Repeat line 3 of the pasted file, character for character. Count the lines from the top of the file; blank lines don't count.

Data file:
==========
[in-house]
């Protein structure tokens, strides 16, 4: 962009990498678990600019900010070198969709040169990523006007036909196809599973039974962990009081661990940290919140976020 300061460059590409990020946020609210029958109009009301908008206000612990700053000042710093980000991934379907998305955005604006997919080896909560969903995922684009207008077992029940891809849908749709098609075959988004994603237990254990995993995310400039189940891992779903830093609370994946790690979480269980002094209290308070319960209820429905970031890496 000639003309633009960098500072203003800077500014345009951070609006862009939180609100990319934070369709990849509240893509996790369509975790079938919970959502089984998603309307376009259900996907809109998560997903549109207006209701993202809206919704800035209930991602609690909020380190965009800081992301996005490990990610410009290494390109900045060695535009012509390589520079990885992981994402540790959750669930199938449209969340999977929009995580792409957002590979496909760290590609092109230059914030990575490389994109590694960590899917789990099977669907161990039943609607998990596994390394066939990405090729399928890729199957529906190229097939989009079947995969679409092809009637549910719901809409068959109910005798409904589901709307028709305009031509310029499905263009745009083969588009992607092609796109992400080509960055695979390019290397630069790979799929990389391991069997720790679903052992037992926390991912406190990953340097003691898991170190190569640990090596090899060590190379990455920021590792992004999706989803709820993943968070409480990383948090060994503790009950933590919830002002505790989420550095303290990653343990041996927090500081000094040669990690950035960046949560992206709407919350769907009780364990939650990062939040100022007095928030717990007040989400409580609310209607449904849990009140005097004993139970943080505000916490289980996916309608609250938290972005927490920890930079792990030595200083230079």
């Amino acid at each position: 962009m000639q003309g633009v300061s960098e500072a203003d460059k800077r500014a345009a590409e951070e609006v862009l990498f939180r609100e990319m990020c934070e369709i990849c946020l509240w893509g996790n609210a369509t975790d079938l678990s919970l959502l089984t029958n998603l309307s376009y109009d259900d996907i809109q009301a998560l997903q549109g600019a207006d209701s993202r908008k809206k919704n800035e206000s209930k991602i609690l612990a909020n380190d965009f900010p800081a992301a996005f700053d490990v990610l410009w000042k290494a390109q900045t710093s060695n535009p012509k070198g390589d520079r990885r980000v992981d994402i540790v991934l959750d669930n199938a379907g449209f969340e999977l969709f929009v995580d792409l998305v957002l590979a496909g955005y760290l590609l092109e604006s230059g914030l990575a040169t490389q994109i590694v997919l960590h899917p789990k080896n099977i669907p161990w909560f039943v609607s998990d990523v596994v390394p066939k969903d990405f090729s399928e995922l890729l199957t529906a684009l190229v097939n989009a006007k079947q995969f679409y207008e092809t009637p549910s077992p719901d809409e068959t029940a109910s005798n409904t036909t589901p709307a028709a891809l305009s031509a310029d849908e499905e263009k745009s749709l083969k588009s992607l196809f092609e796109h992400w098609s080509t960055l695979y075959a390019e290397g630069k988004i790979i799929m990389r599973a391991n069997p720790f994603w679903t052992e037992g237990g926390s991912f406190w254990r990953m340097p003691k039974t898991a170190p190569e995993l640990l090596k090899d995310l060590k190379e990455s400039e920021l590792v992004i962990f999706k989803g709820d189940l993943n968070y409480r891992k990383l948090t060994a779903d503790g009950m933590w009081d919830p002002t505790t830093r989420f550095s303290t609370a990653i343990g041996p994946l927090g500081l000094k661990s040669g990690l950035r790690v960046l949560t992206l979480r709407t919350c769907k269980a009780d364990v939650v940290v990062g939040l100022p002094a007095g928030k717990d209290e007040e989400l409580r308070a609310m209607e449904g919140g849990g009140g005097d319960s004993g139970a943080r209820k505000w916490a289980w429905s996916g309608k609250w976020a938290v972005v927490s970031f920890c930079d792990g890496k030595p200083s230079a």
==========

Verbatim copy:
């Amino acid at each position: 962009m000639q003309g633009v300061s960098e500072a203003d460059k800077r500014a345009a590409e951070e609006v862009l990498f939180r609100e990319m990020c934070e369709i990849c946020l509240w893509g996790n609210a369509t975790d079938l678990s919970l959502l089984t029958n998603l309307s376009y109009d259900d996907i809109q009301a998560l997903q549109g600019a207006d209701s993202r908008k809206k919704n800035e206000s209930k991602i609690l612990a909020n380190d965009f900010p800081a992301a996005f700053d490990v990610l410009w000042k290494a390109q900045t710093s060695n535009p012509k070198g390589d520079r990885r980000v992981d994402i540790v991934l959750d669930n199938a379907g449209f969340e999977l969709f929009v995580d792409l998305v957002l590979a496909g955005y760290l590609l092109e604006s230059g914030l990575a040169t490389q994109i590694v997919l960590h899917p789990k080896n099977i669907p161990w909560f039943v609607s998990d990523v596994v390394p066939k969903d990405f090729s399928e995922l890729l199957t529906a684009l190229v097939n989009a006007k079947q995969f679409y207008e092809t009637p549910s077992p719901d809409e068959t029940a109910s005798n409904t036909t589901p709307a028709a891809l305009s031509a310029d849908e499905e263009k745009s749709l083969k588009s992607l196809f092609e796109h992400w098609s080509t960055l695979y075959a390019e290397g630069k988004i790979i799929m990389r599973a391991n069997p720790f994603w679903t052992e037992g237990g926390s991912f406190w254990r990953m340097p003691k039974t898991a170190p190569e995993l640990l090596k090899d995310l060590k190379e990455s400039e920021l590792v992004i962990f999706k989803g709820d189940l993943n968070y409480r891992k990383l948090t060994a779903d503790g009950m933590w009081d919830p002002t505790t830093r989420f550095s303290t609370a990653i343990g041996p994946l927090g500081l000094k661990s040669g990690l950035r790690v960046l949560t992206l979480r709407t919350c769907k269980a009780d364990v939650v940290v990062g939040l100022p002094a007095g928030k717990d209290e007040e989400l409580r308070a609310m209607e449904g919140g849990g009140g005097d319960s004993g139970a943080r209820k505000w916490a289980w429905s996916g309608k609250w976020a938290v972005v927490s970031f920890c930079d792990g890496k030595p200083s230079a």